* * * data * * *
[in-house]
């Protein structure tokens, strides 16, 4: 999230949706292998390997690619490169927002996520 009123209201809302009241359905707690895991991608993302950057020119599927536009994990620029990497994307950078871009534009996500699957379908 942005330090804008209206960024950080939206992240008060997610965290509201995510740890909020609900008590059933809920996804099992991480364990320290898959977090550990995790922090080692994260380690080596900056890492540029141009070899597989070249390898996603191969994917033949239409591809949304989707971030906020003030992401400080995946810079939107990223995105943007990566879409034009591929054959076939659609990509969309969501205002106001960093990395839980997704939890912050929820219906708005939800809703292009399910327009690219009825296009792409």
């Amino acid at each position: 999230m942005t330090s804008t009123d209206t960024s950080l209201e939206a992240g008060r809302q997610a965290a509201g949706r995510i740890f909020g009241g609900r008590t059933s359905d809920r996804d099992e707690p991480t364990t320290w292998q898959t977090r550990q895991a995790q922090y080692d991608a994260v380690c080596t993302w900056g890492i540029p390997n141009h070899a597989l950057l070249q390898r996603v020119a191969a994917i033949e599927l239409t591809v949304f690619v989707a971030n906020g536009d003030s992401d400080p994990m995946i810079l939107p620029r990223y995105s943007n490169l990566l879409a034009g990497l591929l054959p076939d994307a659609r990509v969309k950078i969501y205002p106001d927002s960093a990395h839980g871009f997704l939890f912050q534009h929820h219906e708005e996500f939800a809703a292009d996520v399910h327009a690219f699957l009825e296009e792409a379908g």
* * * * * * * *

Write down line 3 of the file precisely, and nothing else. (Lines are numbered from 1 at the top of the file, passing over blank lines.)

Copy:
């Amino acid at each position: 999230m942005t330090s804008t009123d209206t960024s950080l209201e939206a992240g008060r809302q997610a965290a509201g949706r995510i740890f909020g009241g609900r008590t059933s359905d809920r996804d099992e707690p991480t364990t320290w292998q898959t977090r550990q895991a995790q922090y080692d991608a994260v380690c080596t993302w900056g890492i540029p390997n141009h070899a597989l950057l070249q390898r996603v020119a191969a994917i033949e599927l239409t591809v949304f690619v989707a971030n906020g536009d003030s992401d400080p994990m995946i810079l939107p620029r990223y995105s943007n490169l990566l879409a034009g990497l591929l054959p076939d994307a659609r990509v969309k950078i969501y205002p106001d927002s960093a990395h839980g871009f997704l939890f912050q534009h929820h219906e708005e996500f939800a809703a292009d996520v399910h327009a690219f699957l009825e296009e792409a379908g």